“Cleaner Missouri:” SJR 38 PASSED

The constitutional amendment called Clean Missouri was passed by voters in 2018. It contained many provisions and has now caused some confusion and unintended consequences. Legislators wanted to repeal or change parts of the new law and so they gave this legislation, dubbed “Cleaner MO,” their priority in 2020. SJR 38 was filed as the vehicle to make those changes. Among the changes, the resolution includes measures to limit the power of lobbyists, reduce campaign finance contributions and create a new redistricting process. Specifically, the resolution would eliminate the independent state demographer and replace them with a House and Senate independent bipartisan commission. It also reduces state senate campaign contribution limits from $2,500 to $2,400. The bill survived a 3-hour filibuster in the senate before getting a final vote there. It was subsequently passed by the house and signed by the Governor. It now will be on the statewide ballot in August for voters to decide.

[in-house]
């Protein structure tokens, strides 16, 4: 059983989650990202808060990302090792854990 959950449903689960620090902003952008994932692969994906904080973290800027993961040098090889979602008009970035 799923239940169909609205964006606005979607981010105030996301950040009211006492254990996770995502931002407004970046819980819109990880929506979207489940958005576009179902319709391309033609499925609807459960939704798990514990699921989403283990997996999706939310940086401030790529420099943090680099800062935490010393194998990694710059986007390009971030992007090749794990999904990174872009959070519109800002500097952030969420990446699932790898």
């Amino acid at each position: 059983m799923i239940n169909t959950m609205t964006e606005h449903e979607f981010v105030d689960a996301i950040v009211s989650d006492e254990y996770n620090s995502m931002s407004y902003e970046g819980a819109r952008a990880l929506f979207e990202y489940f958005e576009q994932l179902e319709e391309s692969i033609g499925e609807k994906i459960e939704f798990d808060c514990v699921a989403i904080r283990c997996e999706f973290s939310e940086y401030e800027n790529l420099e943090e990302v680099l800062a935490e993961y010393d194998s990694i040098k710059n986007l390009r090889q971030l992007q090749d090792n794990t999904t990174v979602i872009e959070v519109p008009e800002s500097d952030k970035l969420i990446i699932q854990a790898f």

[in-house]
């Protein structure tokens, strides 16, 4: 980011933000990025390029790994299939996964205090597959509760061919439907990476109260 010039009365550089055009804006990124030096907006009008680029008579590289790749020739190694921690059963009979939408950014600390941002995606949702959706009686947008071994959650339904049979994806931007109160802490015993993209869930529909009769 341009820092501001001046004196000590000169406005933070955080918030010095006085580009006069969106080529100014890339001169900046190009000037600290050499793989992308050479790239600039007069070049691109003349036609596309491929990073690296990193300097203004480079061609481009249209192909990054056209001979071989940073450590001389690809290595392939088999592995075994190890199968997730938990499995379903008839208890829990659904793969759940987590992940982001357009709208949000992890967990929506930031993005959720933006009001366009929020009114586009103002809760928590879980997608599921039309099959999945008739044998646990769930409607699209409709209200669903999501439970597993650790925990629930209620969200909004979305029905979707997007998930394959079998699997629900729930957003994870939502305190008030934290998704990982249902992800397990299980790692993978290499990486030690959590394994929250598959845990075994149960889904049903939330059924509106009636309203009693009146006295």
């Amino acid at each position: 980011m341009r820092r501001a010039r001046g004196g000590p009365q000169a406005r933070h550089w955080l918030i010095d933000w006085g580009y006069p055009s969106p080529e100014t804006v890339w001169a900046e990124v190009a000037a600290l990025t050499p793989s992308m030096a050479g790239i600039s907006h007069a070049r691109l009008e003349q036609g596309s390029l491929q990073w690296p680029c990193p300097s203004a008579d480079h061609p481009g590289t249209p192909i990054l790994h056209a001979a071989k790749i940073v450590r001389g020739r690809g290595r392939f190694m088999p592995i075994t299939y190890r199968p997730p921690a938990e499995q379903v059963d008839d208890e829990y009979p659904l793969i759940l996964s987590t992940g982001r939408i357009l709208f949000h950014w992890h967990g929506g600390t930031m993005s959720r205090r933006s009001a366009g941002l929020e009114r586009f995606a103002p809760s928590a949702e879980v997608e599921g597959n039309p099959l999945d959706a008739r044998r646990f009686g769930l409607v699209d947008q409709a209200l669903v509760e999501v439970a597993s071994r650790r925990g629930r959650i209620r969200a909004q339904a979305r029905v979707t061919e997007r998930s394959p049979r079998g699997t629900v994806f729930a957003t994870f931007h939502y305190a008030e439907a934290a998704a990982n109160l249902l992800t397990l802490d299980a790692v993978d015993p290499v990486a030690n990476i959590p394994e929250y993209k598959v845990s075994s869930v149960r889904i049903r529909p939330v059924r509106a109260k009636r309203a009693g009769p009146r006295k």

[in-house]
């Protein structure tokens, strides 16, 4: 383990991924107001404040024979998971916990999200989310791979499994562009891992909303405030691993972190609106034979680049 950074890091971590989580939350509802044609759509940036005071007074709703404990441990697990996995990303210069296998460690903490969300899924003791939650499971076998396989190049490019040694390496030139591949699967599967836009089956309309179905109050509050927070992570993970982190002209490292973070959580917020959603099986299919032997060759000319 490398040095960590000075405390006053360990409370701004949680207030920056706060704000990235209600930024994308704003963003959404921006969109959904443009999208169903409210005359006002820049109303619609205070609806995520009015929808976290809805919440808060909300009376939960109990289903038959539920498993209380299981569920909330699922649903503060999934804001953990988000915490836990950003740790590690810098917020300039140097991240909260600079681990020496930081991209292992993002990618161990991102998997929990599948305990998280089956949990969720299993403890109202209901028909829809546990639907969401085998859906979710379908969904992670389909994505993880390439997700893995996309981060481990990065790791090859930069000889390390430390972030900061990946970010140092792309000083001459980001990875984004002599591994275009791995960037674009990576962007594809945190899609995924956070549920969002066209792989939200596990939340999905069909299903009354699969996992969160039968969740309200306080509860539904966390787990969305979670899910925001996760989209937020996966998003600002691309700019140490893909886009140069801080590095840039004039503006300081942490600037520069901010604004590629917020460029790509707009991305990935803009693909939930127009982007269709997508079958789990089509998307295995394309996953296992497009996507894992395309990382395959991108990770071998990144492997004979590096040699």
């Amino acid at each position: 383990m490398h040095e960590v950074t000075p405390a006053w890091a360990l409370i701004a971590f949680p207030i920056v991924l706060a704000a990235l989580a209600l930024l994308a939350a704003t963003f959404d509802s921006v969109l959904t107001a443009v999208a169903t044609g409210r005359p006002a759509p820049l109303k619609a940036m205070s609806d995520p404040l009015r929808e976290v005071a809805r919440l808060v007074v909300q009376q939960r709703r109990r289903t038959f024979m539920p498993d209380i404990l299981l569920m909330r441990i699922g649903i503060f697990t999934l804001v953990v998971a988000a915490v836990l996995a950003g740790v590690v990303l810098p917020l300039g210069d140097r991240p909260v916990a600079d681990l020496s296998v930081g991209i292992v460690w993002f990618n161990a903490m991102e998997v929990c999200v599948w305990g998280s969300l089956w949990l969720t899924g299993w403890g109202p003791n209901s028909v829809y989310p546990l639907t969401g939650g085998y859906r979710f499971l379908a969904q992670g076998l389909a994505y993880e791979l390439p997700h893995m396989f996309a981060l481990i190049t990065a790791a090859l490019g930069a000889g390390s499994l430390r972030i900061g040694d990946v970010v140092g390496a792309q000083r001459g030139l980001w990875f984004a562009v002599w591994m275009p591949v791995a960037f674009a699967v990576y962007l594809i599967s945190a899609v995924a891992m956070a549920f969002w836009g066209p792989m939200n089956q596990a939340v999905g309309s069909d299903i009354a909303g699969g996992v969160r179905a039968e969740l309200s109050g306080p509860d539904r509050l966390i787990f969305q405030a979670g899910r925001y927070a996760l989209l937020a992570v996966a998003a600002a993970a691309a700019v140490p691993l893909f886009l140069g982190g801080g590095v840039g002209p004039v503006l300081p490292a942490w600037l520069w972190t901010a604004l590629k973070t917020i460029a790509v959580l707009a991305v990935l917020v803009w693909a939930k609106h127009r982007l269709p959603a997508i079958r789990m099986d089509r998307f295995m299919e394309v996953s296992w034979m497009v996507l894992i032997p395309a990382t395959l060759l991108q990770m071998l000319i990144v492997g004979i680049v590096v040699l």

License Reciprocity: HB 2046 PASSED

This house bill allowed for a streamlined process for licensed professionals to begin working in Missouri when they move from another state. This bill makes changes to the existing professional licensure reciprocity statute, through which a person can become licensed in Missouri if they are licensed in another state. The following individuals are currently excluded in statute: those with a certificate of license to teach in public schools; and those licensed by the Board of Registration for the Healing Arts, the Board of Nursing, the Board of Pharmacy, the State Committee of Psychologists, the Dental Board, the Board for Architects, Professional Engineers, Professional Land Surveyors, and Professional Architects, the Board of Optometry, and the Veterinary Medical Board. This bill removes these exclusions and requires that licensure by reciprocity for these professions be the same as any other licensed profession in this state. This bill passed and has been delivered to the Governor.